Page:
puddin puddin is offline
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I read about the orchid in The Orchid Book for Dummies. I thought it was funny that they kept saying he was nuts, only to be proven wrong. It had to reproduce somehow. Or does it magically do it?

Last edited by puddin; 06-06-2007 at 12:21 AM..
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Old 06-06-2007, 12:13 PM
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I've seen the video a long while back. Its great!
Puddin, maybe they thought it was an asexual reproduction orchid. But hey they used to think there was no such thing as germs either.
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Old 06-06-2007, 12:14 PM
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Thanks for the info Ross!!!!
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We must not buy their fruits:
Who knows upon what soil they fed
Their hungry thirsty roots?"

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  #8  
Old 02-24-2008, 07:15 AM
Mike O'C Mike O'C is offline
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Tindomul,
I believe (but don't really know) that they have now split Angraecum sesquepedale into two different species. The one species I believe has smaller and fewr flowers. Any comment?
I liked your pink flower photo. Looks like a Satyrium. Do you know which one?
Keep well and kind regards
Mike
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  #9  
Old 02-24-2008, 07:30 AM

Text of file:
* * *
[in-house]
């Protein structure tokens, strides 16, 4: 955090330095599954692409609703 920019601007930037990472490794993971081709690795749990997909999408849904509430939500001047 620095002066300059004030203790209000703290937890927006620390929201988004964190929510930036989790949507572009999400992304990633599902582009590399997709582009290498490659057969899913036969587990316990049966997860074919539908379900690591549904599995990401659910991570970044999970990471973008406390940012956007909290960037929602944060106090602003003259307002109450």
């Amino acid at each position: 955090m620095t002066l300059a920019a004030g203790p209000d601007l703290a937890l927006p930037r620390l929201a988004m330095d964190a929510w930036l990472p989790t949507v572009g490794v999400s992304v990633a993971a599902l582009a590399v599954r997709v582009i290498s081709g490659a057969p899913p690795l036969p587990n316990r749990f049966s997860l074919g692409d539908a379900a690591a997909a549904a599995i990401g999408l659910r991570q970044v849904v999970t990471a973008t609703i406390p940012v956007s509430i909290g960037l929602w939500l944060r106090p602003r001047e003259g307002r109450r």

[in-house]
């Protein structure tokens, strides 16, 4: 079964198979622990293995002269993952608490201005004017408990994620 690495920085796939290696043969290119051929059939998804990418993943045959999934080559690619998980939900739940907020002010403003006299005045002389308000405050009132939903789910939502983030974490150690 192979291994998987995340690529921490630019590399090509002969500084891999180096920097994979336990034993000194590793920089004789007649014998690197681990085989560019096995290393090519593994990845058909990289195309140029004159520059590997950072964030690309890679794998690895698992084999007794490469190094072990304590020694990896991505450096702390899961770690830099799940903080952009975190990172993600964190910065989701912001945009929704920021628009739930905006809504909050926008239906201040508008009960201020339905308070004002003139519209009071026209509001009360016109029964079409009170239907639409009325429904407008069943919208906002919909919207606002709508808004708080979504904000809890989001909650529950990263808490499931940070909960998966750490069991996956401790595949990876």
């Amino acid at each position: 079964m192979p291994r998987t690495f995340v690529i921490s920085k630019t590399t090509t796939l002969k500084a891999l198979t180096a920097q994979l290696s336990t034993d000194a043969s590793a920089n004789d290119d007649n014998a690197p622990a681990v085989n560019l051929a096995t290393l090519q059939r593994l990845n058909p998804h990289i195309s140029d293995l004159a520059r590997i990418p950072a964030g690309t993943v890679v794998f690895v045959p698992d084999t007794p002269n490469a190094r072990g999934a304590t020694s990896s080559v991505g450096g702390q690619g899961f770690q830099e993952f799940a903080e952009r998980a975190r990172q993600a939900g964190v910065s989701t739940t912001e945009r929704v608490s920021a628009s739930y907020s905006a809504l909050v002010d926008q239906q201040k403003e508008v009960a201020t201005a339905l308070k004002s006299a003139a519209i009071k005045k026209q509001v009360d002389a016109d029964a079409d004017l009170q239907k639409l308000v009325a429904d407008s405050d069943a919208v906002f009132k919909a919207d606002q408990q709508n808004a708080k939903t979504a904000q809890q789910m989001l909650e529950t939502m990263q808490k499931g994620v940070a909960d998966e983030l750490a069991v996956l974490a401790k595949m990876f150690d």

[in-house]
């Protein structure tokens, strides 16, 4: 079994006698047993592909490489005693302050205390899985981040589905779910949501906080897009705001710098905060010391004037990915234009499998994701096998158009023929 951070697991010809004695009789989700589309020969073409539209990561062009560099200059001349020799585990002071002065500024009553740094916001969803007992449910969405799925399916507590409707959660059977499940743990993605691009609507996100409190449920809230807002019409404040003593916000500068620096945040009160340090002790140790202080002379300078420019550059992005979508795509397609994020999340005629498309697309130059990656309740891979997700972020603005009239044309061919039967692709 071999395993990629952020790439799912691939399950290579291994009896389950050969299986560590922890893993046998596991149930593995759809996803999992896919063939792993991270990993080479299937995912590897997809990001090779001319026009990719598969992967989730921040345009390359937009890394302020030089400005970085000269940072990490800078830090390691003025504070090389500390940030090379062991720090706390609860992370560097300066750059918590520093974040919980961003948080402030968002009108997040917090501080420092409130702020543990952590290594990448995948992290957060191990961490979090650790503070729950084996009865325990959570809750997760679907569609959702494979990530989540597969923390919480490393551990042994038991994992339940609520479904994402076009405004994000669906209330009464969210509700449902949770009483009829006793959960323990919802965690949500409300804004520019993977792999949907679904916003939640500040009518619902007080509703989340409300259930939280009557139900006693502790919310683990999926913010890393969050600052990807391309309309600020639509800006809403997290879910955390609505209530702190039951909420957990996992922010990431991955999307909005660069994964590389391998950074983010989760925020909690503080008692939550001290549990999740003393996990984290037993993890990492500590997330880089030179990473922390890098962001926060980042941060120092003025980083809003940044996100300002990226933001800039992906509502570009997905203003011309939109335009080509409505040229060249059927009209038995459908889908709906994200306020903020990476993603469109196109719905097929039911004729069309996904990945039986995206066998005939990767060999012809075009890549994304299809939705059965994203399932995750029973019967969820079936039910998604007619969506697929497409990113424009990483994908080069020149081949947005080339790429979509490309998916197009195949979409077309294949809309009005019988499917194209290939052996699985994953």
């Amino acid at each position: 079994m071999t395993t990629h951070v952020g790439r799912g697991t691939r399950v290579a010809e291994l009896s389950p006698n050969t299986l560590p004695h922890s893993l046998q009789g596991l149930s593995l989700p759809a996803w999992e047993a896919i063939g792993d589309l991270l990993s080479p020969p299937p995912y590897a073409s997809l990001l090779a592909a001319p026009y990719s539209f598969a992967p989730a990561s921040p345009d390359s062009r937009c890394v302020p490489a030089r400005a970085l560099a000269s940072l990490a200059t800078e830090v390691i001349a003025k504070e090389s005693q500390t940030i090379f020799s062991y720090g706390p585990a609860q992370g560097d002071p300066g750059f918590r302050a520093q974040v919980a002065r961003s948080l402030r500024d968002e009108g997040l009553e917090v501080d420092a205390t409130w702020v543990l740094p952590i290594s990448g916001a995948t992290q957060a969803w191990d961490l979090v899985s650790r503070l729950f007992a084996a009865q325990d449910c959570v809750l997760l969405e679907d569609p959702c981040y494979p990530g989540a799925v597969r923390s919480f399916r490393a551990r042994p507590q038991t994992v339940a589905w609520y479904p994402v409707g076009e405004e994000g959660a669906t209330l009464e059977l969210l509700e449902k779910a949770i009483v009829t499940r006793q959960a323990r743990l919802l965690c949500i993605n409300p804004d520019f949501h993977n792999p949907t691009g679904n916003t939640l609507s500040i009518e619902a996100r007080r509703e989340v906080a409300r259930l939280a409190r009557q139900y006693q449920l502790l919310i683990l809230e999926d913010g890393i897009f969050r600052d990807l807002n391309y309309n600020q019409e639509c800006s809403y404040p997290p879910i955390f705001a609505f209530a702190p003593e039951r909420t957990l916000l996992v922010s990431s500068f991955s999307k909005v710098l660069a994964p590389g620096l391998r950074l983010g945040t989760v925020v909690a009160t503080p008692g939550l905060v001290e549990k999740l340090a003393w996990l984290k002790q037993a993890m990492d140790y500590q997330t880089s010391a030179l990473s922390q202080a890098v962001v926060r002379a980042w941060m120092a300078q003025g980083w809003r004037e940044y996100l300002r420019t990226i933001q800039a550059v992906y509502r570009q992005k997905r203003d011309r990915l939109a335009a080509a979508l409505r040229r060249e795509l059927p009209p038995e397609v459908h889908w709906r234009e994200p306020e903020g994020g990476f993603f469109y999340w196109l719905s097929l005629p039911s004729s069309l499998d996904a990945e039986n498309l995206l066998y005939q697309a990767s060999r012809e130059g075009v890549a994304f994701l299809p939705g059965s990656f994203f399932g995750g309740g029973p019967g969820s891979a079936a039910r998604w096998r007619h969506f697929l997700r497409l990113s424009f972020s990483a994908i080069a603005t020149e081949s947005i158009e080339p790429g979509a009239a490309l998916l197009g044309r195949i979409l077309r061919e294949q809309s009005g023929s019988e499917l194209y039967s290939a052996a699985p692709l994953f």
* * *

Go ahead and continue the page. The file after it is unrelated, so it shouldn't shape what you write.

kavanaru kavanaru is offline
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Quote:
Originally Posted by puddin View Post
I read about the orchid in The Orchid Book for Dummies. I thought it was funny that they kept saying he was nuts, only to be proven wrong. It had to reproduce somehow. Or does it magically do it?
Puddin, what was critizised from Darwin's prediction was not the fact that the orchid was pollinated by a moth but the fact of predicting a hawk moth with such an impressive long proboscis (12 - 14 inches long!). Furthermore, Darwin's ideas of evolution were quite new and revolutionary for the time and were not accepted by most people (including most scientists).

It's just like if someone would have predicted 25 years ago, that the genomic code from a chimpanzee is less than 5% different that the one from a human. For sure everybody would have laughed the hell ouy of it... and now we know that the difference is just 2%...
Scientific life is full of these stories
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Old 02-24-2008, 07:38 AM
kavanaru kavanaru is offline
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Quote:
Originally Posted by Ross View Post
This is actually a "Hummingbird Moth" They are also attracted to a lot of red colored flowers as well as bright colors like this. Hummingbird Moths - White-lined Sphinx Hummingbird Moths Sphingidae: Hyles lineata
Ross,
You are right. This is a beautifull specimen if Hummingbird moth. They belong to a "small" group of euroasitic hawk moth (also known as sphinx moth - family Sphingidae). One of the particularities of the Hummingbird moth is that they are diurnal (opposite to most Sphingidae).

The diurnal ones are very sensitive to colours and are also atracted by them (like in the case of Hummingbirds). However, nocturnal species are atracted to vhite (or very pale) flowers, normally with strong "sweet" odours.